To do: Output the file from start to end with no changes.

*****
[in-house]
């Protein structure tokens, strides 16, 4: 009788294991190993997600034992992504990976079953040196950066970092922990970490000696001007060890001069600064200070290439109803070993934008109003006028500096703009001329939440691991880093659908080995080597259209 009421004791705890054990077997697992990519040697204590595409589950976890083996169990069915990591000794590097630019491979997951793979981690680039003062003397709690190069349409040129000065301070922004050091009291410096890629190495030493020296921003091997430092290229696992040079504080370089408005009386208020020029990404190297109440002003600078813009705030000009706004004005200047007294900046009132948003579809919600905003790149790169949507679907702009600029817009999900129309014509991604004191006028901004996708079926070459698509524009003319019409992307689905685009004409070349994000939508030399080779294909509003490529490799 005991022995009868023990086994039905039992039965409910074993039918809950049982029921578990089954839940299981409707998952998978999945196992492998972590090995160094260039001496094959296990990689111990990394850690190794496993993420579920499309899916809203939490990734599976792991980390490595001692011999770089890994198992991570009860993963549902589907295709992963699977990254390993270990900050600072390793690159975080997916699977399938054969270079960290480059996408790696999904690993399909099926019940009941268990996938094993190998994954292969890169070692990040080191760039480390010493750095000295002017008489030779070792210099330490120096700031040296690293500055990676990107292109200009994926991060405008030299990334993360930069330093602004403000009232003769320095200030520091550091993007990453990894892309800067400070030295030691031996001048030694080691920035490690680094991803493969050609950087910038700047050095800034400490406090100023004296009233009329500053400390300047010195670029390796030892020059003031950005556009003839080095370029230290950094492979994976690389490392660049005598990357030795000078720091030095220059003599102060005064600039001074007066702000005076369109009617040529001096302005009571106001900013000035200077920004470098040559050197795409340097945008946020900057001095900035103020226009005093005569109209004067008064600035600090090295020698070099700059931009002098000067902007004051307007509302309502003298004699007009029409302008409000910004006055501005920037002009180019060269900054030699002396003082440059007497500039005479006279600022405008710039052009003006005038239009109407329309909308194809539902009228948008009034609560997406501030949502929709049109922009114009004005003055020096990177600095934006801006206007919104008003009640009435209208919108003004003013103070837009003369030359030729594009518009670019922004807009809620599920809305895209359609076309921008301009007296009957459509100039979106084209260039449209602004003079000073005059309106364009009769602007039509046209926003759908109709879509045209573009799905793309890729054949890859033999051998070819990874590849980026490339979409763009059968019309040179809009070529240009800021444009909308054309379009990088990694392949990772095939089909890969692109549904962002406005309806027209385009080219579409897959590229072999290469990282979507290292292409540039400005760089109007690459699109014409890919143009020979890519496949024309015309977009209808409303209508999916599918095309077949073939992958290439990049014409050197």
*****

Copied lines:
[in-house]
């Protein structure tokens, strides 16, 4: 009788294991190993997600034992992504990976079953040196950066970092922990970490000696001007060890001069600064200070290439109803070993934008109003006028500096703009001329939440691991880093659908080995080597259209 009421004791705890054990077997697992990519040697204590595409589950976890083996169990069915990591000794590097630019491979997951793979981690680039003062003397709690190069349409040129000065301070922004050091009291410096890629190495030493020296921003091997430092290229696992040079504080370089408005009386208020020029990404190297109440002003600078813009705030000009706004004005200047007294900046009132948003579809919600905003790149790169949507679907702009600029817009999900129309014509991604004191006028901004996708079926070459698509524009003319019409992307689905685009004409070349994000939508030399080779294909509003490529490799 005991022995009868023990086994039905039992039965409910074993039918809950049982029921578990089954839940299981409707998952998978999945196992492998972590090995160094260039001496094959296990990689111990990394850690190794496993993420579920499309899916809203939490990734599976792991980390490595001692011999770089890994198992991570009860993963549902589907295709992963699977990254390993270990900050600072390793690159975080997916699977399938054969270079960290480059996408790696999904690993399909099926019940009941268990996938094993190998994954292969890169070692990040080191760039480390010493750095000295002017008489030779070792210099330490120096700031040296690293500055990676990107292109200009994926991060405008030299990334993360930069330093602004403000009232003769320095200030520091550091993007990453990894892309800067400070030295030691031996001048030694080691920035490690680094991803493969050609950087910038700047050095800034400490406090100023004296009233009329500053400390300047010195670029390796030892020059003031950005556009003839080095370029230290950094492979994976690389490392660049005598990357030795000078720091030095220059003599102060005064600039001074007066702000005076369109009617040529001096302005009571106001900013000035200077920004470098040559050197795409340097945008946020900057001095900035103020226009005093005569109209004067008064600035600090090295020698070099700059931009002098000067902007004051307007509302309502003298004699007009029409302008409000910004006055501005920037002009180019060269900054030699002396003082440059007497500039005479006279600022405008710039052009003006005038239009109407329309909308194809539902009228948008009034609560997406501030949502929709049109922009114009004005003055020096990177600095934006801006206007919104008003009640009435209208919108003004003013103070837009003369030359030729594009518009670019922004807009809620599920809305895209359609076309921008301009007296009957459509100039979106084209260039449209602004003079000073005059309106364009009769602007039509046209926003759908109709879509045209573009799905793309890729054949890859033999051998070819990874590849980026490339979409763009059968019309040179809009070529240009800021444009909308054309379009990088990694392949990772095939089909890969692109549904962002406005309806027209385009080219579409897959590229072999290469990282979507290292292409540039400005760089109007690459699109014409890919143009020979890519496949024309015309977009209808409303209508999916599918095309077949073939992958290439990049014409050197």